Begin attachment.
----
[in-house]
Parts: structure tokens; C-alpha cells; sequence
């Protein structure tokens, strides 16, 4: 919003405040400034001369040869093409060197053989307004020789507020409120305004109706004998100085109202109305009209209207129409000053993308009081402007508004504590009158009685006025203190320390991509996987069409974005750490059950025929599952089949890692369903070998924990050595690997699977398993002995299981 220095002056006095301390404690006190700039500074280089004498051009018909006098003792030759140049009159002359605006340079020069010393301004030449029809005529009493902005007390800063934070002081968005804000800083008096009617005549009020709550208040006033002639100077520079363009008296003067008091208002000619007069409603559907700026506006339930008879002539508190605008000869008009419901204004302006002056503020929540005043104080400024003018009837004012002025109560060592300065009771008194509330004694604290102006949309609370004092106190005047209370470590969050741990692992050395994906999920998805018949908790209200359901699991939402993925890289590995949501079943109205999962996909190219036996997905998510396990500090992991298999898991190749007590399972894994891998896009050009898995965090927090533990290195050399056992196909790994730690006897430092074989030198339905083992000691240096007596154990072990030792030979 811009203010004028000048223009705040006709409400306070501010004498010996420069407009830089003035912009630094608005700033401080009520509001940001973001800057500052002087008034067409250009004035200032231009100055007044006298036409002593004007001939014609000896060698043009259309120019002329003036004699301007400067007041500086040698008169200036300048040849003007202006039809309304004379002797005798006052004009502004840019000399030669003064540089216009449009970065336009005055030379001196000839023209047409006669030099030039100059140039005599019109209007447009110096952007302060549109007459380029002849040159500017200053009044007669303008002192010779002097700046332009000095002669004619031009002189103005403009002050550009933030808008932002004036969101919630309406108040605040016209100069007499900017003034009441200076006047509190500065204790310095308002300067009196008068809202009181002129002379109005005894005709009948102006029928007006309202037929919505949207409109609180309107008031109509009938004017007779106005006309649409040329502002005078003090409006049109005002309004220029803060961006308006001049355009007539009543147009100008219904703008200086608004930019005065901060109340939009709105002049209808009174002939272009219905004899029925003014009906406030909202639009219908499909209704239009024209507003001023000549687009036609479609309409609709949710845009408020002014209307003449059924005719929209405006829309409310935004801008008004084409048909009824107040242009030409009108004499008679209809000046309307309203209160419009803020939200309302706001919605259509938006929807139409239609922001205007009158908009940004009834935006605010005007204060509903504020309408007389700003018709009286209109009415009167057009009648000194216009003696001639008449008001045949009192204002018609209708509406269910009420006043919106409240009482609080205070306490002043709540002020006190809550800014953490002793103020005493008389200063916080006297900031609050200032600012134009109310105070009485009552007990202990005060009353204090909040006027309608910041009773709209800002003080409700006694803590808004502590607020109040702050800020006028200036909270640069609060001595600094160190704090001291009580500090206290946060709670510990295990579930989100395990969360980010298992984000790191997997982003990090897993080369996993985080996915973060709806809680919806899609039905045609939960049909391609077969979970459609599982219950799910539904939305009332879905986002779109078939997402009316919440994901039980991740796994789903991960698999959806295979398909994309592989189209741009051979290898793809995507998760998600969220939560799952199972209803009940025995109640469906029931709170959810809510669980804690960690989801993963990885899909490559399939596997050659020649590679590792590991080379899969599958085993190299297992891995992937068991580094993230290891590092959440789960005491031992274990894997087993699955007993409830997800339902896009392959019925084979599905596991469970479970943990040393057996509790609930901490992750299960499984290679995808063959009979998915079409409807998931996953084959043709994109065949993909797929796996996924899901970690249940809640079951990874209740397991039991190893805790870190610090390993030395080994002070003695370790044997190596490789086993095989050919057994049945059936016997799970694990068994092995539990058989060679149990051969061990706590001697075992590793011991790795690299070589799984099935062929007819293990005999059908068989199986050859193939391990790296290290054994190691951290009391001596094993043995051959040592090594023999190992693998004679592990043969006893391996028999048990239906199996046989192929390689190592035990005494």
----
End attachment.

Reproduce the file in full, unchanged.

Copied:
[in-house]
Parts: structure tokens; C-alpha cells; sequence
């Protein structure tokens, strides 16, 4: 919003405040400034001369040869093409060197053989307004020789507020409120305004109706004998100085109202109305009209209207129409000053993308009081402007508004504590009158009685006025203190320390991509996987069409974005750490059950025929599952089949890692369903070998924990050595690997699977398993002995299981 220095002056006095301390404690006190700039500074280089004498051009018909006098003792030759140049009159002359605006340079020069010393301004030449029809005529009493902005007390800063934070002081968005804000800083008096009617005549009020709550208040006033002639100077520079363009008296003067008091208002000619007069409603559907700026506006339930008879002539508190605008000869008009419901204004302006002056503020929540005043104080400024003018009837004012002025109560060592300065009771008194509330004694604290102006949309609370004092106190005047209370470590969050741990692992050395994906999920998805018949908790209200359901699991939402993925890289590995949501079943109205999962996909190219036996997905998510396990500090992991298999898991190749007590399972894994891998896009050009898995965090927090533990290195050399056992196909790994730690006897430092074989030198339905083992000691240096007596154990072990030792030979 811009203010004028000048223009705040006709409400306070501010004498010996420069407009830089003035912009630094608005700033401080009520509001940001973001800057500052002087008034067409250009004035200032231009100055007044006298036409002593004007001939014609000896060698043009259309120019002329003036004699301007400067007041500086040698008169200036300048040849003007202006039809309304004379002797005798006052004009502004840019000399030669003064540089216009449009970065336009005055030379001196000839023209047409006669030099030039100059140039005599019109209007447009110096952007302060549109007459380029002849040159500017200053009044007669303008002192010779002097700046332009000095002669004619031009002189103005403009002050550009933030808008932002004036969101919630309406108040605040016209100069007499900017003034009441200076006047509190500065204790310095308002300067009196008068809202009181002129002379109005005894005709009948102006029928007006309202037929919505949207409109609180309107008031109509009938004017007779106005006309649409040329502002005078003090409006049109005002309004220029803060961006308006001049355009007539009543147009100008219904703008200086608004930019005065901060109340939009709105002049209808009174002939272009219905004899029925003014009906406030909202639009219908499909209704239009024209507003001023000549687009036609479609309409609709949710845009408020002014209307003449059924005719929209405006829309409310935004801008008004084409048909009824107040242009030409009108004499008679209809000046309307309203209160419009803020939200309302706001919605259509938006929807139409239609922001205007009158908009940004009834935006605010005007204060509903504020309408007389700003018709009286209109009415009167057009009648000194216009003696001639008449008001045949009192204002018609209708509406269910009420006043919106409240009482609080205070306490002043709540002020006190809550800014953490002793103020005493008389200063916080006297900031609050200032600012134009109310105070009485009552007990202990005060009353204090909040006027309608910041009773709209800002003080409700006694803590808004502590607020109040702050800020006028200036909270640069609060001595600094160190704090001291009580500090206290946060709670510990295990579930989100395990969360980010298992984000790191997997982003990090897993080369996993985080996915973060709806809680919806899609039905045609939960049909391609077969979970459609599982219950799910539904939305009332879905986002779109078939997402009316919440994901039980991740796994789903991960698999959806295979398909994309592989189209741009051979290898793809995507998760998600969220939560799952199972209803009940025995109640469906029931709170959810809510669980804690960690989801993963990885899909490559399939596997050659020649590679590792590991080379899969599958085993190299297992891995992937068991580094993230290891590092959440789960005491031992274990894997087993699955007993409830997800339902896009392959019925084979599905596991469970479970943990040393057996509790609930901490992750299960499984290679995808063959009979998915079409409807998931996953084959043709994109065949993909797929796996996924899901970690249940809640079951990874209740397991039991190893805790870190610090390993030395080994002070003695370790044997190596490789086993095989050919057994049945059936016997799970694990068994092995539990058989060679149990051969061990706590001697075992590793011991790795690299070589799984099935062929007819293990005999059908068989199986050859193939391990790296290290054994190691951290009391001596094993043995051959040592090594023999190992693998004679592990043969006893391996028999048990239906199996046989192929390689190592035990005494």